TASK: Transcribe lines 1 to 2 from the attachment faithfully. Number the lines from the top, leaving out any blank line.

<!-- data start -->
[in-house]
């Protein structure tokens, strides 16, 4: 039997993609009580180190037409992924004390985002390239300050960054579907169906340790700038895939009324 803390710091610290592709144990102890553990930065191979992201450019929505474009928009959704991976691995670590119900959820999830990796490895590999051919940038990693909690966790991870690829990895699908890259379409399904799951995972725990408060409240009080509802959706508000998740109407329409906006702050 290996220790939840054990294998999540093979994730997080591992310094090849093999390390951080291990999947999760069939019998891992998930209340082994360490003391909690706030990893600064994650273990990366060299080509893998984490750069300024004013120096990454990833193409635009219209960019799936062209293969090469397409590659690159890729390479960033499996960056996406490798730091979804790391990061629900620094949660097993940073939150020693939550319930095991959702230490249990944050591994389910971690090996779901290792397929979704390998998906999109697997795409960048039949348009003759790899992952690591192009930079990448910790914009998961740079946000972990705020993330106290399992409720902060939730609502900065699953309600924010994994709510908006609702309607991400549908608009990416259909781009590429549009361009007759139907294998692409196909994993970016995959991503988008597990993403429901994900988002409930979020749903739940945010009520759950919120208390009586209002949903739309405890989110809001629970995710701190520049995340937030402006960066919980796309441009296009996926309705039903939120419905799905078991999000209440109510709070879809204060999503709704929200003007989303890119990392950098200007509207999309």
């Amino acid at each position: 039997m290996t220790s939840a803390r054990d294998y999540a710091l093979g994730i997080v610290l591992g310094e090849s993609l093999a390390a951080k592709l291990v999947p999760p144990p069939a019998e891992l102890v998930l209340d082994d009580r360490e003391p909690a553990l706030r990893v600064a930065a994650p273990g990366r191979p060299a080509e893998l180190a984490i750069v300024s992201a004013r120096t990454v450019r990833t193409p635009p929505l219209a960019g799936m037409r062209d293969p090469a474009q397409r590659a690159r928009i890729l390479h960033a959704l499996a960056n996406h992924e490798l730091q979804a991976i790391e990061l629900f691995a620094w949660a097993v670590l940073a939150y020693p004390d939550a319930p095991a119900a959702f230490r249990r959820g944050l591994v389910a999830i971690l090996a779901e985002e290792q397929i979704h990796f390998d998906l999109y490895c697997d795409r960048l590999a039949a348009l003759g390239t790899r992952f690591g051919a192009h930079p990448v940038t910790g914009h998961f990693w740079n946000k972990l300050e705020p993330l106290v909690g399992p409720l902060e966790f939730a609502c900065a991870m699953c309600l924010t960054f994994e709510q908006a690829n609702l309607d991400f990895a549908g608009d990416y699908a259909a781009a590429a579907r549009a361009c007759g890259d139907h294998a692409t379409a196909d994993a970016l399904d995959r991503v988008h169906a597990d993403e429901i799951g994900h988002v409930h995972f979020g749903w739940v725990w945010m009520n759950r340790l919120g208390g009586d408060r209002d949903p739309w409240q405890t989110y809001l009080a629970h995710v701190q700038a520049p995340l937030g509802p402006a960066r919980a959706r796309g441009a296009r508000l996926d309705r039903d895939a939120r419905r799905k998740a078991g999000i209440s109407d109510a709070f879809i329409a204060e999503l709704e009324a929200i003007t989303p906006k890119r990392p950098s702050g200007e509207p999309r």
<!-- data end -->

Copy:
[in-house]
């Protein structure tokens, strides 16, 4: 039997993609009580180190037409992924004390985002390239300050960054579907169906340790700038895939009324 803390710091610290592709144990102890553990930065191979992201450019929505474009928009959704991976691995670590119900959820999830990796490895590999051919940038990693909690966790991870690829990895699908890259379409399904799951995972725990408060409240009080509802959706508000998740109407329409906006702050 290996220790939840054990294998999540093979994730997080591992310094090849093999390390951080291990999947999760069939019998891992998930209340082994360490003391909690706030990893600064994650273990990366060299080509893998984490750069300024004013120096990454990833193409635009219209960019799936062209293969090469397409590659690159890729390479960033499996960056996406490798730091979804790391990061629900620094949660097993940073939150020693939550319930095991959702230490249990944050591994389910971690090996779901290792397929979704390998998906999109697997795409960048039949348009003759790899992952690591192009930079990448910790914009998961740079946000972990705020993330106290399992409720902060939730609502900065699953309600924010994994709510908006609702309607991400549908608009990416259909781009590429549009361009007759139907294998692409196909994993970016995959991503988008597990993403429901994900988002409930979020749903739940945010009520759950919120208390009586209002949903739309405890989110809001629970995710701190520049995340937030402006960066919980796309441009296009996926309705039903939120419905799905078991999000209440109510709070879809204060999503709704929200003007989303890119990392950098200007509207999309």